- By Jesse Edward Johnson
- Paul Dry Books
- 260 pp.
- Reviewed by Caroline Bock
- June 12, 2017
An endearing debut about a teen mulling over "What's next?"
The end of high school. One last round of finals. Graduation. And yearbooks — pages of smiling classmates, of clubs, teams, and teachers, ready to be signed and inscribed, a kind of Book of Life. At least, a teenager’s life.
In Jesse Edward Johnson’s endearing debut young-adult novel, Yearbook, it’s 1996, Lester Smith’s senior year in a small high school in the Puget Sound area of Washington State. Awkwardly, and at times adorably, self-aware, Lester is in turmoil. He is also as obsessed with John Milton as he is with the Ramones.
(Yearbook opens with the two quotes seemingly in opposition to each other — one from the 17th-century poet and polemicist: “They also serve who only stand and wait”; the other from the 1980s punk rockers: “Hey! Ho! Let’s go!” — both of which reach into the soul of this angst-ridden protagonist.)
With month-by-month chapter headings, the novel dives into Lester’s tumultuous last year in high school, a year primed with questions. Should he go after his father, a failed writer who abandoned the family, moved to Minneapolis to work as a janitor, and calls at random times with unwelcome literary advice?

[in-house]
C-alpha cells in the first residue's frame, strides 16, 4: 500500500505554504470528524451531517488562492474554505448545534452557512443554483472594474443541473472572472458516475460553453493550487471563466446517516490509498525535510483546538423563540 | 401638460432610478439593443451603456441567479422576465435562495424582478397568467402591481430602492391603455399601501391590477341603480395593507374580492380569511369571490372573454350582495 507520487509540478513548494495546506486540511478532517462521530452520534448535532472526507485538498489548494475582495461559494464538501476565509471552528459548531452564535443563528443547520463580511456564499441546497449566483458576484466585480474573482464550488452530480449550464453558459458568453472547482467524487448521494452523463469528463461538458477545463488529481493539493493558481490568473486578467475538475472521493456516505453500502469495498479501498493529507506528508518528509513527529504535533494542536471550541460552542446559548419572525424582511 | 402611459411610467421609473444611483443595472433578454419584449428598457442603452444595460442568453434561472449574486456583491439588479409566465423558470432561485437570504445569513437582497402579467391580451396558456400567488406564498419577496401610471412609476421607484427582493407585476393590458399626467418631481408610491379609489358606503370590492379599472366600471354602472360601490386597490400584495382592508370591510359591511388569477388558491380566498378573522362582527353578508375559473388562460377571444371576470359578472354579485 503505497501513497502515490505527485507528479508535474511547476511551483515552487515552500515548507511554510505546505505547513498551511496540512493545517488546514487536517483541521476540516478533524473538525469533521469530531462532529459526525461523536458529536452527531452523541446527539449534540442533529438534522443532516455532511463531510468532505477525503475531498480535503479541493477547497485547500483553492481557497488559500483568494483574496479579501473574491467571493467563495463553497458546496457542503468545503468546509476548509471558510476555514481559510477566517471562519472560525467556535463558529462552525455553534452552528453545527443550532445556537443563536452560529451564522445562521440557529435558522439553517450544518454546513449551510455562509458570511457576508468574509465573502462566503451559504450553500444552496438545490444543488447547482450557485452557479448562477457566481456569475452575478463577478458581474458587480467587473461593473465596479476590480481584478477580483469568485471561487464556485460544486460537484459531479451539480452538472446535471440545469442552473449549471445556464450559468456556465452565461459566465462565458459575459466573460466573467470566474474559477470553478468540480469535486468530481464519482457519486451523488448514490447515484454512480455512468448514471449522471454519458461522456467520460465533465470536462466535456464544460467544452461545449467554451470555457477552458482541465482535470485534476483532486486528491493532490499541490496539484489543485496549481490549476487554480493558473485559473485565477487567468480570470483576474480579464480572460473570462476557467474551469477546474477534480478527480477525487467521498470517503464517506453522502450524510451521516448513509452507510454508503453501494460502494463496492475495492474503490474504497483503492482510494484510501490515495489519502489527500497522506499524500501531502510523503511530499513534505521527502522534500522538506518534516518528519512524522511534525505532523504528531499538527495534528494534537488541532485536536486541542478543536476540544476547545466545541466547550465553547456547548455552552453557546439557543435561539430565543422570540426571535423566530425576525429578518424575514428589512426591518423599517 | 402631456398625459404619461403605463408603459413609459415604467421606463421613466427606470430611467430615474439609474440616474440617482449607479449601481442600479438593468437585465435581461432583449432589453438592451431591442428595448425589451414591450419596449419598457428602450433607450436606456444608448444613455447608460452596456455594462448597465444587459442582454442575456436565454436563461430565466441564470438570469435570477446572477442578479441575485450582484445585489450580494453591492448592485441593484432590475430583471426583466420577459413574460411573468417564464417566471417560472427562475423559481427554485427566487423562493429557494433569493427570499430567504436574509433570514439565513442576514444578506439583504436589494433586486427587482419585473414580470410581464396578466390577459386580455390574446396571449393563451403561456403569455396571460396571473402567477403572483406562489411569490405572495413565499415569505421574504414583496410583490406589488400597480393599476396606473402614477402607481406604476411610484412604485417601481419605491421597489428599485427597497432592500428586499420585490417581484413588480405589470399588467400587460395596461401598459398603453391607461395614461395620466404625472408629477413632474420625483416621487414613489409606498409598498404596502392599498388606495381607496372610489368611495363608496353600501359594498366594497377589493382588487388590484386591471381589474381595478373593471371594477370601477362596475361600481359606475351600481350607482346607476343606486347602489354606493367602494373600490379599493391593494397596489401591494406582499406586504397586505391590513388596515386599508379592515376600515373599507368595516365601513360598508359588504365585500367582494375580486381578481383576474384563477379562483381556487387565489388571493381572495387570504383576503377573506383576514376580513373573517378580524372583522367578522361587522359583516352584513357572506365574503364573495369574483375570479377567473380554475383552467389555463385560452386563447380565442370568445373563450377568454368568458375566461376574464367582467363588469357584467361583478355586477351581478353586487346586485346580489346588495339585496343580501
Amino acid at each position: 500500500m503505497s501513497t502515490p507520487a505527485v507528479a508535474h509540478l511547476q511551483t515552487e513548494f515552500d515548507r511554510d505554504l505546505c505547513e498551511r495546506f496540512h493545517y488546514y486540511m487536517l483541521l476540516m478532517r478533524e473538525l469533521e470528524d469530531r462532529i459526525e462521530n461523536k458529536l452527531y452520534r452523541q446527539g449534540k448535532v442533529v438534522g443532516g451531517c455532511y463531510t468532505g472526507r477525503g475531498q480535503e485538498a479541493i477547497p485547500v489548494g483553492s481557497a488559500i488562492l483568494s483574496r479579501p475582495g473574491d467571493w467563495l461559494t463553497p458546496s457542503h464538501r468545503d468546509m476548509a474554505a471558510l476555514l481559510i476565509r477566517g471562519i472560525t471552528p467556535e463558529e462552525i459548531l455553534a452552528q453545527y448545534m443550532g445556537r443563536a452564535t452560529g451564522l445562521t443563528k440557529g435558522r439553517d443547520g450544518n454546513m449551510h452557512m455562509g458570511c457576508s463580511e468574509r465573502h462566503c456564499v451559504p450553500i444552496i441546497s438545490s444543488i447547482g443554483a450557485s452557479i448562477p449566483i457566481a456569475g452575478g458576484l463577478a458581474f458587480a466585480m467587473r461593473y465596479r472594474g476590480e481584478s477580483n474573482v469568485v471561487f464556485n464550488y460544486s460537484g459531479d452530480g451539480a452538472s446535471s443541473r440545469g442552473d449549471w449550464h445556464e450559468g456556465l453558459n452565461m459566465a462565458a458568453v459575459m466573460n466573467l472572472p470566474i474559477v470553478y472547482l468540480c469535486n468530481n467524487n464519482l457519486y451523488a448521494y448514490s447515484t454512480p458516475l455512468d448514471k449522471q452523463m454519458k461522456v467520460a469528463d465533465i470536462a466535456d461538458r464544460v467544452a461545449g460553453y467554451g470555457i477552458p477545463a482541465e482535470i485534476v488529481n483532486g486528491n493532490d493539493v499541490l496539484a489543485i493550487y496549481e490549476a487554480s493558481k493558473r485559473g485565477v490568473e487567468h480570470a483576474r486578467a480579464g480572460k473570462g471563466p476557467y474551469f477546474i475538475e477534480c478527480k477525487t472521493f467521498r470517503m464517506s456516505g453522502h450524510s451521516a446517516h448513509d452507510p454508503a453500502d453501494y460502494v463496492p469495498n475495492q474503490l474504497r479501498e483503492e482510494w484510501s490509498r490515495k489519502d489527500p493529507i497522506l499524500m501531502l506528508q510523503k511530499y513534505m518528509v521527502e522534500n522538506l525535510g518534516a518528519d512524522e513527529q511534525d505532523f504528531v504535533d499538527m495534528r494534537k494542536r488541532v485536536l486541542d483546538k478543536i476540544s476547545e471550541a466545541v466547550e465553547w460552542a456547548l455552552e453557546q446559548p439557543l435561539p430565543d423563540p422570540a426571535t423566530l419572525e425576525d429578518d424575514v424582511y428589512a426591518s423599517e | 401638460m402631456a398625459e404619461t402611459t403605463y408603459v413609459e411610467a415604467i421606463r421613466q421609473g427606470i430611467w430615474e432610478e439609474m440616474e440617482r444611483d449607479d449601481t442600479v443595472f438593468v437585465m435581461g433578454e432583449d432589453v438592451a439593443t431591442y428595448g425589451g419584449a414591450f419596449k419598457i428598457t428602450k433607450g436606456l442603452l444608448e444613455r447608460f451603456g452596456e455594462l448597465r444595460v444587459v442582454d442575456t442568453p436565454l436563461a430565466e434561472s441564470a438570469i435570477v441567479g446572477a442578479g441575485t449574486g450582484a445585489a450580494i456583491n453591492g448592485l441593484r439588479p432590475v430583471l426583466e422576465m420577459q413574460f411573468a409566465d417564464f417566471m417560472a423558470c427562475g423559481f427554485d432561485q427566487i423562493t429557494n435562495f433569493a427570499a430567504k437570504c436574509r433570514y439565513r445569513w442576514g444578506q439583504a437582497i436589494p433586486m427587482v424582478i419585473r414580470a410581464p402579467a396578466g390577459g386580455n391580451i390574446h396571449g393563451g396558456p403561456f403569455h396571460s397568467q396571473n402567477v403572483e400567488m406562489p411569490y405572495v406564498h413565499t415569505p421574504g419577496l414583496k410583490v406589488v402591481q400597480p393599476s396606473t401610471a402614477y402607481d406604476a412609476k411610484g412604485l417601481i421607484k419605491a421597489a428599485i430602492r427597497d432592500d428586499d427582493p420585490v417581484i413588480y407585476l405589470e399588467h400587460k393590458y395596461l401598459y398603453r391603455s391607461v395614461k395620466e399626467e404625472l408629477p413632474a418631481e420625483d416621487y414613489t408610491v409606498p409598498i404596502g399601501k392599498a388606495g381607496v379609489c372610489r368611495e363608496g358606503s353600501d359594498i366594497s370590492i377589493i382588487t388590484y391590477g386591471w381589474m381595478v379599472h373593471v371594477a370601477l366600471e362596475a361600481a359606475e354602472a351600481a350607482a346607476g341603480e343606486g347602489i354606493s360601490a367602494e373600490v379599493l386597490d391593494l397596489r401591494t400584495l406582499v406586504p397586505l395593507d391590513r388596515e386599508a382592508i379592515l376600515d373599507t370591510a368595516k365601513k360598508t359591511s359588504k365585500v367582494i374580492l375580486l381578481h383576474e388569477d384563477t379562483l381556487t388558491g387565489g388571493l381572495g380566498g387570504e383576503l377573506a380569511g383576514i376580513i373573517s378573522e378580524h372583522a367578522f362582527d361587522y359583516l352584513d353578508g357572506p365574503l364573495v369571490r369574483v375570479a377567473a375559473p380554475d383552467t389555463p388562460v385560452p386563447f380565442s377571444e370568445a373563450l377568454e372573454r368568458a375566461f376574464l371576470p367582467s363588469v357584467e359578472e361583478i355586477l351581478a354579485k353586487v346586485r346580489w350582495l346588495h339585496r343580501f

Maybe he should apply to college. His best friend, over-achieving Freesia, is applying to dozens of schools, and his other best friend, somewhat cloyingly referred to as “BF James,” is attending the local university. James is from an artsy African-American family originally from New York City, and their outsider status is a comfort to Lester.
Should Lester lend his limited enthusiasm to the new teacher and yearbook advisor, Mr. Traversal, who has returned to his hometown with ideas about art and literature that some — particularly the stodgy interim principal — see as radical? Or should he pursue his dream of going to Manhattan to see an original edition of Paradise Lost?
At times, this novel is weighed down with 1990s nostalgia, and I wonder why the author chose to set the story in anything other than the present day (except for the fact that he likely graduated from high school in the 1990s).
Yearbook certainly doesn’t read like an historic novel — or is it too soon to give something set only a couple decades ago that label? My 17-year-old son often accuses me of being trapped in the past. “This isn’t the 1980s or 90s, Mom,” he’ll say at least once a week, especially when I’m jabbing at my smartphone and asking for help with an app.
It’s a past that feels like yesterday to me, but to my son and other YA readers, it may be one as burdensomely ancient as Milton — and the Ramones.
Ultimately, Yearbook is a promising debut. The writing is crisp, with a clever bent toward the literary. Be ready to root for Lester and his misfit group of soulful companions in this charming summer read ideal for any high-schooler ever planning to be in a yearbook.